After more than a year of legal proceedings and negotiations, Colorado regulators have signed off on a plan by the state’s largest utility company to phase out its coal-fired power plants and replace them with cleaner energy sources.
The approval earlier this month by the Colorado Public Utilities Commission is a major milestone for Xcel Energy, which pledged to cut its carbon emissions by 85 percent from 2005 levels before the end of the decade. The company is expected to begin accepting proposals for cleaner energy projects in the coming months.
“It is … one of our most important and critical filings that we’ve made recently,” Robert Kenney, the new president of Xcel’s Colorado operations, said in an interview. “We’re very pleased with the approval of it.”
Xcel filed the first version of the electric resource plan in March 2021. The company made significant changes to the proposal following discussions with regulators, environmentalists, industry voices and elected officials. The utility commission approved the plan in a 186-page order pending appeals that will be filed by Tuesday.
The final plan covers a range of actions by Xcel Energy to stop burning coal by 2030. Fossil fuel is responsible for nearly 60 percent of planet-warming carbon dioxide emissions from the country’s energy sector, according to the U.S. Energy Information Administration.
The company will likely appeal sections of the commission’s order that outline the forthcoming bidding process for replacement electricity sources, Kenney said.
Until then, here is what the plan includes:
All coal-burning plans to close before 2031
Xcel Energy had initially proposed to phase out its coal-fired power plants by 2040, but pressure from regulators and environmental groups led the company to move the deadline up by a decade.
Under the approved agreement, Xcel will close coal-fired power stations in Hayden and Craig by 2028. The coal-fired Pawnee Generating Station in Fort Morgan would be reconfigured to produce electricity from natural gas before 2026.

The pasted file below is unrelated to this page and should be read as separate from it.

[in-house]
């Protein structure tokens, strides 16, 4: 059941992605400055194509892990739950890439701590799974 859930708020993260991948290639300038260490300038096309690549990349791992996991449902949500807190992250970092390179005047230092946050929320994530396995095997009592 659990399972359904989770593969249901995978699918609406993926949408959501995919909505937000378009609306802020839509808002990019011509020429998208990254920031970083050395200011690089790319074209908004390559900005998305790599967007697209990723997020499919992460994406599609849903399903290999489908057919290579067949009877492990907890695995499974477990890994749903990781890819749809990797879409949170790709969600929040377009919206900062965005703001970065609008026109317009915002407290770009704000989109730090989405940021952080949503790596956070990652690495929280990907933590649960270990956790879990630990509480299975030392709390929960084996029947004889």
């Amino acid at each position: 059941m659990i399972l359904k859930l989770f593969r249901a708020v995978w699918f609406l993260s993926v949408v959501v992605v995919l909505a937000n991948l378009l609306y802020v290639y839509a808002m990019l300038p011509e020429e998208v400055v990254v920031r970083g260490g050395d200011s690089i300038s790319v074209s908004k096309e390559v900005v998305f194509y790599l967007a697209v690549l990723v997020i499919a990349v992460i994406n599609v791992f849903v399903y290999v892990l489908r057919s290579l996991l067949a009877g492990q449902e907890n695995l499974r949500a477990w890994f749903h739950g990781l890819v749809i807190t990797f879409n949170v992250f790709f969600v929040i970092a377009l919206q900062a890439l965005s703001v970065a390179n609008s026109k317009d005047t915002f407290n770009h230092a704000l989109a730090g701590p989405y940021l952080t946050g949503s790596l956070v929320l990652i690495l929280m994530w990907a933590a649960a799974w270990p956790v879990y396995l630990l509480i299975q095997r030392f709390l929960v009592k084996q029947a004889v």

During hearings on the plan, regulators and environmental groups put the highest scrutiny on the closing date of the company’s newest coal-fired generator at the Comanche Generating Station in Pueblo, one of the state’s largest single sources of climate-warming emissions. Under the agreement, use of the generator — which has been plagued by costly and unexpected breakdowns since it began operating in 2010 — would slowly phase out before its close by the end of 2030.
Up next: Proposals for clean energy — and natural gas — projects
The commission’s approval enables Xcel to take bids for new energy projects that would begin operating before 2029. The company plans to appeal portions of the bidding process outlined in the commission’s order, Kenney said.
The projects would generate electricity using wind and solar as well as natural gas, according to the agreement. The company would also have to prioritize any of its existing gas operations, according to the agreement.
Under the agreement, Xcel would also report on the feasibility of building a new hydropower plant in the Unaweep Canyon south of Grand Junction before the end of 2024.
Pueblo is protected until at least 2040
The Comanche Generating Station is a major source of tax revenue for the city and county of Pueblo, which received $31 million in property taxes from the company in 2020. That money helped fund libraries, schools and other public services.
With the plant closing decades earlier than initially anticipated, Xcel would pay property taxes through 2040, according to the agreement. Xcel could replenish those taxes by building new energy projects in Pueblo County, although the terms approved by regulators do not commit the company to do so.
The plant is also a significant source of harmful air pollution in Pueblo, whose residents do not receive electricity from Xcel Energy. The agreement commits the company to study the potential environmental effects future projects could have on the city and other areas burdened by pollution.
Regulators preview carrot and stick strategy for Xcel
In the agreement, the Public Utilities Commission signaled its intent to install financial rewards and penalties to keep Xcel on track to lower its emissions.
The strategy, known as “performance incentive mechanisms,” has also been challenged by the state’s utility consumer advocates and some researchers because it can disproportionately reward utilities for meeting easily attainable standards. In the agreement and order, commissioners wrote that an effective performance program should be “clearly and unambiguously focused” and “neither excessively punitive nor lucrative,” and said they’d consider a suite of emissions incentives in the future.
The deal is (almost) final
The commission’s approval allows Xcel to open up bids for energy projects. However, any of the more than two dozen parties involved in the proceeding could appeal the commission’s decisions by Tuesday. The commissioners would likely discuss those appeals in September, according to commission spokesperson Gail Conners.
Most of the opposition to Xcel’s agreement comes from the solar industry, which argues that certain elements of the deal are not inclusive or competitive enough for solar and storage projects.
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